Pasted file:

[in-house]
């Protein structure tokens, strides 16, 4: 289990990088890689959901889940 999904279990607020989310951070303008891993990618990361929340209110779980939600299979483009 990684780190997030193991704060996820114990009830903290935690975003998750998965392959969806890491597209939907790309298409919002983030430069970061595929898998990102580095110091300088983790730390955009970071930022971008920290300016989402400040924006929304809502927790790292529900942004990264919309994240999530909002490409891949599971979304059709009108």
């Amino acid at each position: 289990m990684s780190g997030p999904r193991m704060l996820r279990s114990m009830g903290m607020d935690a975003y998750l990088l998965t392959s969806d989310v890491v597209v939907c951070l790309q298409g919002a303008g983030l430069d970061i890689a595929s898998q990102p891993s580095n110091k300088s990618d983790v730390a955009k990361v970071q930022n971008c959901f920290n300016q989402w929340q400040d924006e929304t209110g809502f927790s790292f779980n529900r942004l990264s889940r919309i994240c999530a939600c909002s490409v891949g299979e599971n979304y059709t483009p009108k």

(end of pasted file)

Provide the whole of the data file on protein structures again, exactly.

[in-house]
């Protein structure tokens, strides 16, 4: 289990990088890689959901889940 999904279990607020989310951070303008891993990618990361929340209110779980939600299979483009 990684780190997030193991704060996820114990009830903290935690975003998750998965392959969806890491597209939907790309298409919002983030430069970061595929898998990102580095110091300088983790730390955009970071930022971008920290300016989402400040924006929304809502927790790292529900942004990264919309994240999530909002490409891949599971979304059709009108």
């Amino acid at each position: 289990m990684s780190g997030p999904r193991m704060l996820r279990s114990m009830g903290m607020d935690a975003y998750l990088l998965t392959s969806d989310v890491v597209v939907c951070l790309q298409g919002a303008g983030l430069d970061i890689a595929s898998q990102p891993s580095n110091k300088s990618d983790v730390a955009k990361v970071q930022n971008c959901f920290n300016q989402w929340q400040d924006e929304t209110g809502f927790s790292f779980n529900r942004l990264s889940r919309i994240c999530a939600c909002s490409v891949g299979e599971n979304y059709t483009p009108k």